There are several Class Action Lawsuits that have been filed in the United States, where at least one filing alleges that Mercedes knew about the problem and created an internal Technical Service Bulletin over a decade ago concerning such brake booster problem, but failed to take action early on and allowed the problem to get much worse. With a million affected vehicles, one can only imagine the costs associated with the problem, while the more time that passes, the more vehicles come off the road, the more people would tend to attribute it to parts simply wearing, and the lower the values of the vehicles over time. Also if the vehicle gets into an accident, how many situations are realistically going to be inspected so thoroughly, that this specific part will be then specifically tested, traced as defective, litigated, and determined to be the cause/contributing cause? Mercedes had an army of lawyers on call to fight claims, but in this situation, it seems likely that someone (with a conscious) ultimately leaked info to force the recall.
It is certainly extremely rare for the U.S. Department of Transportation (through its safety agency NHTSA) to push/order a manufacturer to announce anything as drastic as a STOP DRIVING NOTIFICATION... unless the issue is determined to be extremely serious! And if such recall is so concerning, it is in Mercedes's interest to make it "appear" that it isn't so bad....with failing cars instead being re-tested to pass (despite no repairs being made).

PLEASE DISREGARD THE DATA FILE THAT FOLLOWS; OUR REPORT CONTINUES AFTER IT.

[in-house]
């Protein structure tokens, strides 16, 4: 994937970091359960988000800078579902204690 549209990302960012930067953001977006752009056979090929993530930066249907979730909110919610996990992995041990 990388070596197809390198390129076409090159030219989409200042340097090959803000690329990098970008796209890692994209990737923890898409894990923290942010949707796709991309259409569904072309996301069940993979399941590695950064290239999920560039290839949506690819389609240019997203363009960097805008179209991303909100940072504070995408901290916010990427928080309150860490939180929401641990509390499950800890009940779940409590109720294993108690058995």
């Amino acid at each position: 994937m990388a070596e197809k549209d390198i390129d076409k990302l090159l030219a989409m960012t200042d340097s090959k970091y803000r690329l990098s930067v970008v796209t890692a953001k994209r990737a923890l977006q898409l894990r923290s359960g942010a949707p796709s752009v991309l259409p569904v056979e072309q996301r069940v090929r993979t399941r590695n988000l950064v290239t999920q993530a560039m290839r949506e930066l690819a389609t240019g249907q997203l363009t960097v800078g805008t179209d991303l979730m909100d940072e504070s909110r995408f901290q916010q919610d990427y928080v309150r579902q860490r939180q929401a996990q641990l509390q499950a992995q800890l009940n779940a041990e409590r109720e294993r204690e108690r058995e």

Assuming that the reporting noted in the Class Action Lawsuit has some merit with regards to Mercedes knowing of this problem more than a decade ago, with the huge population of vehicles involved, the passing of time... without conducting the repairs needed.... is often a calculation that automakers and their "bean-counting" accountants access.... and where they put expenses in front of people with calculated "acceptable losses". Over and over again this has been proven to be the way vehicle manufacturers handle things going back 50 plus years when it first really became exposed in the Chevrolet Corvair and Ford Pinto design flaws. Where for example Ford was found to have handled manner by hiding information, delaying taking any action, and cutting corners, and literally calculating the number of lost lives and injuries expected and the costs associated with those losses vs. repairing all the vehciles! Sadly this type of scenario has been repeated by many manufacturers, and it is likely that all / practically all vehicle makers do this.
Check out more details and the discussion regarding Mercedes's handling of this recall, and several references to Mercedes created reports concerning the recall, at this link:
Mercedes brake booster recall - my R Class failed safety...